This means you should utilize a maximum of ½–¾ throttle, but speed changes and rapid accelerations are beneficial.


Even if you reside in a warm region, every Sea-Doo must be ready for long-term storage. This preparation, called winterization, is very important in cold climates since expanding ice may seriously harm the exhaust system and engine.

Oil and Filter Change

In addition to winterizing, your Sea-Doo needs to change its oil and filter after 100 engine hours or a year, whichever comes first.

It is best practice to change the oil and filter at the end of the season as part of the winterization procedure. It’s crucial to drain the old oil from the engine and replace it with new Sea-Doo oil to prevent internal engine rust and malfunctions because the previous oil absorbs water and contains a lot of impurities.

Replacing Spark Plugs

Also, spark plugs must be changed every 200 hours or two years. Never drop the plugs into the holes; always ensure they are installed correctly. Instead, carefully and slowly replace and secure the new plugs using a socket extension.

Simply apply a small amount of lubrication to the threads before installing the new plugs; there’s no need to modify the plug spacing.

Coolant Replacement

Rather than using external water to cool the engine, Sea-Doos have a closed-loop cooling system that uses a unique antifreeze liquid (coolant). This coolant needs to be refilled every three years or 500 engine hours. It also needs to be tested annually.

Supercharger Rebuilding

Speaking of engines, many Sea-Doos require a supercharger rebuild every 100 engine hours or two years, unlike what the general public believes. A Sea-Doo’s supercharger failure could spray metal fragments into the engine, necessitating a total engine repair.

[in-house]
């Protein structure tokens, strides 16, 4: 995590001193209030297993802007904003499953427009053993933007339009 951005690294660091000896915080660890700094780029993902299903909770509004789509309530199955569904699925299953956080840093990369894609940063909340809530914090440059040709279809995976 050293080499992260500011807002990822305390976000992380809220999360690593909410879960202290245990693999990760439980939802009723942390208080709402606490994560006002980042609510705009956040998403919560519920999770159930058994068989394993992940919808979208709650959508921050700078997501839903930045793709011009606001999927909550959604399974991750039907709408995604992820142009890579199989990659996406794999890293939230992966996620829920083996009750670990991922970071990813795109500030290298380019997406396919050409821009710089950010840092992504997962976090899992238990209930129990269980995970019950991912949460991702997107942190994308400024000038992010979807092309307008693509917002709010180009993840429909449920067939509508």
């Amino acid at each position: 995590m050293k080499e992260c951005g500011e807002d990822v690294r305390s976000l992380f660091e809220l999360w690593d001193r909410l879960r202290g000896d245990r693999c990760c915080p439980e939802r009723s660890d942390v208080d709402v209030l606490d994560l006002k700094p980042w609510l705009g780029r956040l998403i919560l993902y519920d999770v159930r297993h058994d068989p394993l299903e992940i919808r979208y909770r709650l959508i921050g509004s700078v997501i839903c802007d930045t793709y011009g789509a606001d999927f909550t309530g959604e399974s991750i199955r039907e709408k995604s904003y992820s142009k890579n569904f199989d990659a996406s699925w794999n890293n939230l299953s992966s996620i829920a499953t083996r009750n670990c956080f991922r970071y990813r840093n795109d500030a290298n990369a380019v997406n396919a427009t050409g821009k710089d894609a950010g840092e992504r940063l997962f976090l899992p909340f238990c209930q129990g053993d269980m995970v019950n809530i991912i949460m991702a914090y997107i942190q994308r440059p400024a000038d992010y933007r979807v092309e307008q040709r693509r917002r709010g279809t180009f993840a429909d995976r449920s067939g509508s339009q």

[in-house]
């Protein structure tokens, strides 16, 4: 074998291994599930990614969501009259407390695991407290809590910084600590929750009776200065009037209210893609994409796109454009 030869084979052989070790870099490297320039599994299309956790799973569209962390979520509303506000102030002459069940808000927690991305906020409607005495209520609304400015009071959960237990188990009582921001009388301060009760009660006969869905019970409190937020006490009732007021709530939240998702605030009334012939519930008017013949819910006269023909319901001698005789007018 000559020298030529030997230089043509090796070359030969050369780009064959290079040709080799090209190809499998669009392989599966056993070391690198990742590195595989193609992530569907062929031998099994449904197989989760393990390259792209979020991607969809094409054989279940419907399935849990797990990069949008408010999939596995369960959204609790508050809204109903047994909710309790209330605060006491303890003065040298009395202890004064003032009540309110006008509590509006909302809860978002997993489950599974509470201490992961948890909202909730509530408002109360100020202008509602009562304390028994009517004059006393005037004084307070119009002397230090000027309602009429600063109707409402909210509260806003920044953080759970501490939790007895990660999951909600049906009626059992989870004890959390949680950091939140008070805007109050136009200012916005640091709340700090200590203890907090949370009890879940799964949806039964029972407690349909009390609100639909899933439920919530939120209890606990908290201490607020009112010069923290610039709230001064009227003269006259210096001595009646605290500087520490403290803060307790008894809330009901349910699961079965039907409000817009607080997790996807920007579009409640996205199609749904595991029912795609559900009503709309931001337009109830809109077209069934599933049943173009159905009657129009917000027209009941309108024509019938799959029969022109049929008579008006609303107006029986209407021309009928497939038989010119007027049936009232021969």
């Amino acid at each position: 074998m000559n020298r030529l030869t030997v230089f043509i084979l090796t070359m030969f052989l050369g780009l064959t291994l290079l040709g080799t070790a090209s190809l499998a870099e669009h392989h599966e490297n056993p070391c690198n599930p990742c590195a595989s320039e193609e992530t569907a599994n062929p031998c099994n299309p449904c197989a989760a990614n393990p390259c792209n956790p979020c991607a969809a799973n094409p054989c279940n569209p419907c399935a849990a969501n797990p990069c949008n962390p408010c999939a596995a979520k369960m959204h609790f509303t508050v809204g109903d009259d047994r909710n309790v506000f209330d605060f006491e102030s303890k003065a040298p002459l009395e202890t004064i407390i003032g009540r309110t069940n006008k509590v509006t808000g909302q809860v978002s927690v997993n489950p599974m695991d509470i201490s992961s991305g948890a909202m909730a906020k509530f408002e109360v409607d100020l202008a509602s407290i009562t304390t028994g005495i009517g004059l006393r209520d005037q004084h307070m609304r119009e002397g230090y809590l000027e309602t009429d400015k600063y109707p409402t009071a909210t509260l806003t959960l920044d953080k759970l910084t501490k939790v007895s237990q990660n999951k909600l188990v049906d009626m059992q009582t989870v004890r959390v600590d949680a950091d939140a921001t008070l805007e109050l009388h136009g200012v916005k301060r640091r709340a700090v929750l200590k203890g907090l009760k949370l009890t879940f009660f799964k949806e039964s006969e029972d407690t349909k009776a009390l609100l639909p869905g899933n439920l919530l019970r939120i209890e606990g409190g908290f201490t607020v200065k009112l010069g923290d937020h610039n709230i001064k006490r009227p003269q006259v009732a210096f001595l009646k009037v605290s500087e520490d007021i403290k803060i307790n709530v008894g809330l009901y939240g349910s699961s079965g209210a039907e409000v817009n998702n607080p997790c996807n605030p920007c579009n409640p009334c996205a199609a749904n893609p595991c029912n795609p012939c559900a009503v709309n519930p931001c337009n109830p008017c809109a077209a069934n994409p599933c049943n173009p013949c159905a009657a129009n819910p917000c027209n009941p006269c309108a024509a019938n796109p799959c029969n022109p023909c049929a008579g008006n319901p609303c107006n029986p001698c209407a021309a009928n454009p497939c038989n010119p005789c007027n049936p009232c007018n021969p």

The risk of taking a chance with the supercharger is not worth the thousands of dollars and inconvenience it could cause.

While Sea-Doo has been producing PWCs with “maintenance-free” superchargers since 2017, it is strongly advised that you inspect the supercharger on these models at least once a year or every 50 hours, whichever comes first. Prevention is always preferable to treatment, as they say!

Battery Maintenance

Maintaining the battery is another aspect of Sea-Doo maintenance. Remember to charge the battery if you haven’t used your Sea-Doo for a few weeks. For the winter, you should also take it off, store it correctly, and affix it to a battery tender.

You must also check the water level in a normal flooded-acid battery and refill it as necessary. However, as maintenance-free AGM batteries are considered the best Sea-Doo batteries available, getting one is the wisest course of action.

Master Sea-Doo Maintenance for Endless Water Adventures

In summary, maintaining the longevity and functionality of your watercraft depends on your ability to do Sea-Doo maintenance. Every action counts toward maintaining the best possible condition for your Sea-Doo, from the necessary pre-ride inspections to the careful after-ride maintenance.

This thorough guide streamlines maintenance by emphasizing chores like supercharger rebuilds, spark plug replacements, and oil changes. You can have many hours of safe and thrilling rides on your Sea-Doo for many years if you carefully follow these directions and consult your owner’s manual for instructions specific to your model.

Always remember that proactive maintenance is essential to maximize your enjoyment of your aquatic activities and prevent expensive repairs.